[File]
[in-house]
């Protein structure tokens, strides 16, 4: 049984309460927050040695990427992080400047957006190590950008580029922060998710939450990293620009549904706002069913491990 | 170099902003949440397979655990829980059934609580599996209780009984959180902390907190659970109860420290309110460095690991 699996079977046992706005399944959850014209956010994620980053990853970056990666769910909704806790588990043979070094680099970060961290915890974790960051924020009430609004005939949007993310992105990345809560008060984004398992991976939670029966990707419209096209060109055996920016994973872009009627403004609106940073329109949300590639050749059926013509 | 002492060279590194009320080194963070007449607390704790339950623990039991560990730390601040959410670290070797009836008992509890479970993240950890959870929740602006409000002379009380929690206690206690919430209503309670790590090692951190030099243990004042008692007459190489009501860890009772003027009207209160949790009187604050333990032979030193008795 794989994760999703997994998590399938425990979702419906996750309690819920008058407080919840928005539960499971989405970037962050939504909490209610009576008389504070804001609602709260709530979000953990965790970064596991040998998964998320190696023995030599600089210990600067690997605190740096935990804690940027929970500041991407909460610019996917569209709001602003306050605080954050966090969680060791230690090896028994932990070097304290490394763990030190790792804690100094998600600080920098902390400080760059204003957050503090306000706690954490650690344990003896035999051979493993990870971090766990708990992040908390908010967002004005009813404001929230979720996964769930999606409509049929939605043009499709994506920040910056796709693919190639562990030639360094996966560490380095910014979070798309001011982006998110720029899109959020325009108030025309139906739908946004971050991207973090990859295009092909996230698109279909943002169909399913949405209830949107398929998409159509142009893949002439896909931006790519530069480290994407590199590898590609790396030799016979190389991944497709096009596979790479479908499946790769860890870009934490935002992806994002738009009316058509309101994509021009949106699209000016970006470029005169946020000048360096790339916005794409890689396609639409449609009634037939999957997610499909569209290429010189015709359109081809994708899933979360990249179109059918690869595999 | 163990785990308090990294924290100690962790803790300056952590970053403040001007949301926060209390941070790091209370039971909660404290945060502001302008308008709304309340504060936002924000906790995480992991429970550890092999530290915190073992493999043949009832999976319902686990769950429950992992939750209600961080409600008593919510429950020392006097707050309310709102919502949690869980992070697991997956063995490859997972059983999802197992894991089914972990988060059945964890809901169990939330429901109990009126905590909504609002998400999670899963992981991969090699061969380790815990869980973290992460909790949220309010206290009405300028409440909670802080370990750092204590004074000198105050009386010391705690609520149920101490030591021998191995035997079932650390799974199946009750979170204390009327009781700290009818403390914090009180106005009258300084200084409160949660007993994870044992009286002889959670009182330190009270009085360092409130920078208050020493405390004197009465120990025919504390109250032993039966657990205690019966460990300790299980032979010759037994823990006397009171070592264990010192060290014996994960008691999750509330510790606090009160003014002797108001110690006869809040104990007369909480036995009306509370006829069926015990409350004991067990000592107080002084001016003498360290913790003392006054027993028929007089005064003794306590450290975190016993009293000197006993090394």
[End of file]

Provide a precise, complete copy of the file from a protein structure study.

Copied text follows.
[in-house]
């Protein structure tokens, strides 16, 4: 049984309460927050040695990427992080400047957006190590950008580029922060998710939450990293620009549904706002069913491990 | 170099902003949440397979655990829980059934609580599996209780009984959180902390907190659970109860420290309110460095690991 699996079977046992706005399944959850014209956010994620980053990853970056990666769910909704806790588990043979070094680099970060961290915890974790960051924020009430609004005939949007993310992105990345809560008060984004398992991976939670029966990707419209096209060109055996920016994973872009009627403004609106940073329109949300590639050749059926013509 | 002492060279590194009320080194963070007449607390704790339950623990039991560990730390601040959410670290070797009836008992509890479970993240950890959870929740602006409000002379009380929690206690206690919430209503309670790590090692951190030099243990004042008692007459190489009501860890009772003027009207209160949790009187604050333990032979030193008795 794989994760999703997994998590399938425990979702419906996750309690819920008058407080919840928005539960499971989405970037962050939504909490209610009576008389504070804001609602709260709530979000953990965790970064596991040998998964998320190696023995030599600089210990600067690997605190740096935990804690940027929970500041991407909460610019996917569209709001602003306050605080954050966090969680060791230690090896028994932990070097304290490394763990030190790792804690100094998600600080920098902390400080760059204003957050503090306000706690954490650690344990003896035999051979493993990870971090766990708990992040908390908010967002004005009813404001929230979720996964769930999606409509049929939605043009499709994506920040910056796709693919190639562990030639360094996966560490380095910014979070798309001011982006998110720029899109959020325009108030025309139906739908946004971050991207973090990859295009092909996230698109279909943002169909399913949405209830949107398929998409159509142009893949002439896909931006790519530069480290994407590199590898590609790396030799016979190389991944497709096009596979790479479908499946790769860890870009934490935002992806994002738009009316058509309101994509021009949106699209000016970006470029005169946020000048360096790339916005794409890689396609639409449609009634037939999957997610499909569209290429010189015709359109081809994708899933979360990249179109059918690869595999 | 163990785990308090990294924290100690962790803790300056952590970053403040001007949301926060209390941070790091209370039971909660404290945060502001302008308008709304309340504060936002924000906790995480992991429970550890092999530290915190073992493999043949009832999976319902686990769950429950992992939750209600961080409600008593919510429950020392006097707050309310709102919502949690869980992070697991997956063995490859997972059983999802197992894991089914972990988060059945964890809901169990939330429901109990009126905590909504609002998400999670899963992981991969090699061969380790815990869980973290992460909790949220309010206290009405300028409440909670802080370990750092204590004074000198105050009386010391705690609520149920101490030591021998191995035997079932650390799974199946009750979170204390009327009781700290009818403390914090009180106005009258300084200084409160949660007993994870044992009286002889959670009182330190009270009085360092409130920078208050020493405390004197009465120990025919504390109250032993039966657990205690019966460990300790299980032979010759037994823990006397009171070592264990010192060290014996994960008691999750509330510790606090009160003014002797108001110690006869809040104990007369909480036995009306509370006829069926015990409350004991067990000592107080002084001016003498360290913790003392006054027993028929007089005064003794306590450290975190016993009293000197006993090394």